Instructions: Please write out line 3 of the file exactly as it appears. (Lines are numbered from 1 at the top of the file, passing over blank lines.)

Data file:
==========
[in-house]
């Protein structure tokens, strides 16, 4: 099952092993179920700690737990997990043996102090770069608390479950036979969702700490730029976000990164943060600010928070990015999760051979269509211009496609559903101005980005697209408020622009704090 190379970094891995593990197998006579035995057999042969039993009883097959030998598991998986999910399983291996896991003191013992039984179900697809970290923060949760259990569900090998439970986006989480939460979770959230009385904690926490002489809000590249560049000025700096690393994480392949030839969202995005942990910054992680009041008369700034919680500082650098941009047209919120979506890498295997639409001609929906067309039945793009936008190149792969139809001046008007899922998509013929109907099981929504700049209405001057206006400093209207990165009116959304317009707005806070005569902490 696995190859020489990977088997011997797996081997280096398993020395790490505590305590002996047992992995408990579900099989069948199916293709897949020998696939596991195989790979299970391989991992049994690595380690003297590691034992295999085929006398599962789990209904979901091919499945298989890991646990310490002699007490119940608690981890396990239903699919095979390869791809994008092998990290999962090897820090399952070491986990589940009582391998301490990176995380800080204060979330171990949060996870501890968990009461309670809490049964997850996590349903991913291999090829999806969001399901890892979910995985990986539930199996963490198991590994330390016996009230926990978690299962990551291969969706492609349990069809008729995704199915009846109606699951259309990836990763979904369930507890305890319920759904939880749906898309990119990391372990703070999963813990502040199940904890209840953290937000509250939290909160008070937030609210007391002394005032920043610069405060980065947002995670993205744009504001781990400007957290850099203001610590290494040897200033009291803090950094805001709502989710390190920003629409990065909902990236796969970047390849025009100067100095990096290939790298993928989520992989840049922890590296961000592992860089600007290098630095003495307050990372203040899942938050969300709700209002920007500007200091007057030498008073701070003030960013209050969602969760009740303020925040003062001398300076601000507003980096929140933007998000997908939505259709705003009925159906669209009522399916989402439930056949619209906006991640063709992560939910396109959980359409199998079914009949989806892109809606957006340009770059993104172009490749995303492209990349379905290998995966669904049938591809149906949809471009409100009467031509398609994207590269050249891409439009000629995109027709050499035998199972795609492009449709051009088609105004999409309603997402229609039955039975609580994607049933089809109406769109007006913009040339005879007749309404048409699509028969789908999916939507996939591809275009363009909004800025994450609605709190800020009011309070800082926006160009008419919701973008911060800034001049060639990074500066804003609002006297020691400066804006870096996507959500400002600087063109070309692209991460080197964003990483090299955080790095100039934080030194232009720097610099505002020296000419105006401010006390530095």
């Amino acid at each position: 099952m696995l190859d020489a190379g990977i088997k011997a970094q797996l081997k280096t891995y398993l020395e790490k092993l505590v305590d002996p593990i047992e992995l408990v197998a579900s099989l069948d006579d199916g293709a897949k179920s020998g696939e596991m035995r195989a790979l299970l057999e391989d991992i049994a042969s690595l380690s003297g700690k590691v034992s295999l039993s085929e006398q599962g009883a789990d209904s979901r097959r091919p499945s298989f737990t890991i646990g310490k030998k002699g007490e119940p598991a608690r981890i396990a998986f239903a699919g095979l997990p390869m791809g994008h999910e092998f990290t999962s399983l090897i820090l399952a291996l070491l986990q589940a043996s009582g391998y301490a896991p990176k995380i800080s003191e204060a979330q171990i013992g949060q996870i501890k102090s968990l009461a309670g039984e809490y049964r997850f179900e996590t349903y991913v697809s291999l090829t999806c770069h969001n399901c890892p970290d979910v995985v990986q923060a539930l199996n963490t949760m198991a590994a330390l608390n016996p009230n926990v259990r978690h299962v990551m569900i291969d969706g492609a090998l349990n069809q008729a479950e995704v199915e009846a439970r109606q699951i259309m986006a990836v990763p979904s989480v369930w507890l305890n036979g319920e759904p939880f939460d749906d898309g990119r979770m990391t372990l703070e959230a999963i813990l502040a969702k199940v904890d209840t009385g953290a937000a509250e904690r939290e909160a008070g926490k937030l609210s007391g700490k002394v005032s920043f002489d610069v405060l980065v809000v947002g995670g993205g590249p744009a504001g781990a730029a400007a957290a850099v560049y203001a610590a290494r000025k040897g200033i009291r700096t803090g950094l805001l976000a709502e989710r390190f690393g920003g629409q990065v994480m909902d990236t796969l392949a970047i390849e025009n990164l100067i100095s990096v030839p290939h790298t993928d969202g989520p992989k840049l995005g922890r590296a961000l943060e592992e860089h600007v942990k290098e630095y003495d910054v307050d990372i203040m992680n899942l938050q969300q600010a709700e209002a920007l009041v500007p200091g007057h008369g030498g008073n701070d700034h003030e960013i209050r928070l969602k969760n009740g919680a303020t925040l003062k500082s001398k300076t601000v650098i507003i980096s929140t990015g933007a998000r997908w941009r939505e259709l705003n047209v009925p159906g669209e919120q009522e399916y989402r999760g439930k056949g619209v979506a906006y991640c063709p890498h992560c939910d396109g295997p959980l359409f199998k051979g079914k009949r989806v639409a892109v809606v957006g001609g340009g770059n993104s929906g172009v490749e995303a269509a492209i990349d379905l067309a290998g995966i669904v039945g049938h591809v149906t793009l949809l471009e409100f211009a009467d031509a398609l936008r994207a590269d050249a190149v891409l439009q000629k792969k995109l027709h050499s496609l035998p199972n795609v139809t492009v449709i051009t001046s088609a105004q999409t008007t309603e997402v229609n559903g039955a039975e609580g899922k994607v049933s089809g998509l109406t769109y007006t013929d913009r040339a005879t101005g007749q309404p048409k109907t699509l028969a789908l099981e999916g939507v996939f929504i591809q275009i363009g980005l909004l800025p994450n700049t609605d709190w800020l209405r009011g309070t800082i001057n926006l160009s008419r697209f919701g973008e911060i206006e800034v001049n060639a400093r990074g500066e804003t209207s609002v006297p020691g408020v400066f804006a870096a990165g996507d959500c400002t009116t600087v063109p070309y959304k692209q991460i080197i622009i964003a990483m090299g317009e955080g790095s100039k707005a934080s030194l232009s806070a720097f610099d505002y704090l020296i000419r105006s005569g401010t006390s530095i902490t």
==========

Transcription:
């Amino acid at each position: 099952m696995l190859d020489a190379g990977i088997k011997a970094q797996l081997k280096t891995y398993l020395e790490k092993l505590v305590d002996p593990i047992e992995l408990v197998a579900s099989l069948d006579d199916g293709a897949k179920s020998g696939e596991m035995r195989a790979l299970l057999e391989d991992i049994a042969s690595l380690s003297g700690k590691v034992s295999l039993s085929e006398q599962g009883a789990d209904s979901r097959r091919p499945s298989f737990t890991i646990g310490k030998k002699g007490e119940p598991a608690r981890i396990a998986f239903a699919g095979l997990p390869m791809g994008h999910e092998f990290t999962s399983l090897i820090l399952a291996l070491l986990q589940a043996s009582g391998y301490a896991p990176k995380i800080s003191e204060a979330q171990i013992g949060q996870i501890k102090s968990l009461a309670g039984e809490y049964r997850f179900e996590t349903y991913v697809s291999l090829t999806c770069h969001n399901c890892p970290d979910v995985v990986q923060a539930l199996n963490t949760m198991a590994a330390l608390n016996p009230n926990v259990r978690h299962v990551m569900i291969d969706g492609a090998l349990n069809q008729a479950e995704v199915e009846a439970r109606q699951i259309m986006a990836v990763p979904s989480v369930w507890l305890n036979g319920e759904p939880f939460d749906d898309g990119r979770m990391t372990l703070e959230a999963i813990l502040a969702k199940v904890d209840t009385g953290a937000a509250e904690r939290e909160a008070g926490k937030l609210s007391g700490k002394v005032s920043f002489d610069v405060l980065v809000v947002g995670g993205g590249p744009a504001g781990a730029a400007a957290a850099v560049y203001a610590a290494r000025k040897g200033i009291r700096t803090g950094l805001l976000a709502e989710r390190f690393g920003g629409q990065v994480m909902d990236t796969l392949a970047i390849e025009n990164l100067i100095s990096v030839p290939h790298t993928d969202g989520p992989k840049l995005g922890r590296a961000l943060e592992e860089h600007v942990k290098e630095y003495d910054v307050d990372i203040m992680n899942l938050q969300q600010a709700e209002a920007l009041v500007p200091g007057h008369g030498g008073n701070d700034h003030e960013i209050r928070l969602k969760n009740g919680a303020t925040l003062k500082s001398k300076t601000v650098i507003i980096s929140t990015g933007a998000r997908w941009r939505e259709l705003n047209v009925p159906g669209e919120q009522e399916y989402r999760g439930k056949g619209v979506a906006y991640c063709p890498h992560c939910d396109g295997p959980l359409f199998k051979g079914k009949r989806v639409a892109v809606v957006g001609g340009g770059n993104s929906g172009v490749e995303a269509a492209i990349d379905l067309a290998g995966i669904v039945g049938h591809v149906t793009l949809l471009e409100f211009a009467d031509a398609l936008r994207a590269d050249a190149v891409l439009q000629k792969k995109l027709h050499s496609l035998p199972n795609v139809t492009v449709i051009t001046s088609a105004q999409t008007t309603e997402v229609n559903g039955a039975e609580g899922k994607v049933s089809g998509l109406t769109y007006t013929d913009r040339a005879t101005g007749q309404p048409k109907t699509l028969a789908l099981e999916g939507v996939f929504i591809q275009i363009g980005l909004l800025p994450n700049t609605d709190w800020l209405r009011g309070t800082i001057n926006l160009s008419r697209f919701g973008e911060i206006e800034v001049n060639a400093r990074g500066e804003t209207s609002v006297p020691g408020v400066f804006a870096a990165g996507d959500c400002t009116t600087v063109p070309y959304k692209q991460i080197i622009i964003a990483m090299g317009e955080g790095s100039k707005a934080s030194l232009s806070a720097f610099d505002y704090l020296i000419r105006s005569g401010t006390s530095i902490t």